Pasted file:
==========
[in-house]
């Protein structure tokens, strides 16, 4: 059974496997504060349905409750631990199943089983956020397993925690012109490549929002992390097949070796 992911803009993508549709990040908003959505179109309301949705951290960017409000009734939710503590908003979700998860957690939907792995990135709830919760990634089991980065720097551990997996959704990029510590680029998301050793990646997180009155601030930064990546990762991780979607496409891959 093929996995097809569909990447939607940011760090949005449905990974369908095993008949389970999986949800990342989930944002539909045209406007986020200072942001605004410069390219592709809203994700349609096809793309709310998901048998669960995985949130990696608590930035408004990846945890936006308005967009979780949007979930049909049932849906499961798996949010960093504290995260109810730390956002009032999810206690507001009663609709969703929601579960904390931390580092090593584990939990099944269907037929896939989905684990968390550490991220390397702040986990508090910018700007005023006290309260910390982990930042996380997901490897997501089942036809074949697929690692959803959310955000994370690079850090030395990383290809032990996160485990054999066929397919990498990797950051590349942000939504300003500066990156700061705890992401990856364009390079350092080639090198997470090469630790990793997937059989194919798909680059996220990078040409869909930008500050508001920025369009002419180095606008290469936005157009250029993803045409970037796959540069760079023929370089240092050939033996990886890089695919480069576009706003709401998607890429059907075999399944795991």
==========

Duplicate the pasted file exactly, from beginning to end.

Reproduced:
[in-house]
């Protein structure tokens, strides 16, 4: 059974496997504060349905409750631990199943089983956020397993925690012109490549929002992390097949070796 992911803009993508549709990040908003959505179109309301949705951290960017409000009734939710503590908003979700998860957690939907792995990135709830919760990634089991980065720097551990997996959704990029510590680029998301050793990646997180009155601030930064990546990762991780979607496409891959 093929996995097809569909990447939607940011760090949005449905990974369908095993008949389970999986949800990342989930944002539909045209406007986020200072942001605004410069390219592709809203994700349609096809793309709310998901048998669960995985949130990696608590930035408004990846945890936006308005967009979780949007979930049909049932849906499961798996949010960093504290995260109810730390956002009032999810206690507001009663609709969703929601579960904390931390580092090593584990939990099944269907037929896939989905684990968390550490991220390397702040986990508090910018700007005023006290309260910390982990930042996380997901490897997501089942036809074949697929690692959803959310955000994370690079850090030395990383290809032990996160485990054999066929397919990498990797950051590349942000939504300003500066990156700061705890992401990856364009390079350092080639090198997470090469630790990793997937059989194919798909680059996220990078040409869909930008500050508001920025369009002419180095606008290469936005157009250029993803045409970037796959540069760079023929370089240092050939033996990886890089695919480069576009706003709401998607890429059907075999399944795991």